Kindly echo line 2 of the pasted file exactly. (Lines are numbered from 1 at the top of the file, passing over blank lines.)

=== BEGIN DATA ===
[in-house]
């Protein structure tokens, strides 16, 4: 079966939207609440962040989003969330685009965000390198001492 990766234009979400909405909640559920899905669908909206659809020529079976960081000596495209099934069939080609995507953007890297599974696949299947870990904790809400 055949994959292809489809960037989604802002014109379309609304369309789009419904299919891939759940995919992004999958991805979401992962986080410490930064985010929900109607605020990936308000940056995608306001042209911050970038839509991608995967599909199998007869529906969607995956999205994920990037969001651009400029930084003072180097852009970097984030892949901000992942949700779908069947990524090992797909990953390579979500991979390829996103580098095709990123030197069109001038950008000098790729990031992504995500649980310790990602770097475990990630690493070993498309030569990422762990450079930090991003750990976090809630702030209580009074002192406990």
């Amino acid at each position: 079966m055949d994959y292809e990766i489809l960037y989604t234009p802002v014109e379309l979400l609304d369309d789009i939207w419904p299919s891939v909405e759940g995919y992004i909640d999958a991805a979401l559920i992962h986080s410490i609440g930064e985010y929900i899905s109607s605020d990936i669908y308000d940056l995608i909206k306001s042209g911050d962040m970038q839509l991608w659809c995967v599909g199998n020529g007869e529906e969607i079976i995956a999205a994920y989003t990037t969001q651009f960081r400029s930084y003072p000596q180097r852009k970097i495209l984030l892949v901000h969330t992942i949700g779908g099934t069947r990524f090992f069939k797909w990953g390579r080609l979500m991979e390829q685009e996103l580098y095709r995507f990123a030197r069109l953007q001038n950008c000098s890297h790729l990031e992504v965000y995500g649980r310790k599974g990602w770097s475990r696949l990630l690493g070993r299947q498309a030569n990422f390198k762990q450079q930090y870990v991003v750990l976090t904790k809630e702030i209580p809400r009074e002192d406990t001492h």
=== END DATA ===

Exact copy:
């Protein structure tokens, strides 16, 4: 079966939207609440962040989003969330685009965000390198001492 990766234009979400909405909640559920899905669908909206659809020529079976960081000596495209099934069939080609995507953007890297599974696949299947870990904790809400 055949994959292809489809960037989604802002014109379309609304369309789009419904299919891939759940995919992004999958991805979401992962986080410490930064985010929900109607605020990936308000940056995608306001042209911050970038839509991608995967599909199998007869529906969607995956999205994920990037969001651009400029930084003072180097852009970097984030892949901000992942949700779908069947990524090992797909990953390579979500991979390829996103580098095709990123030197069109001038950008000098790729990031992504995500649980310790990602770097475990990630690493070993498309030569990422762990450079930090991003750990976090809630702030209580009074002192406990």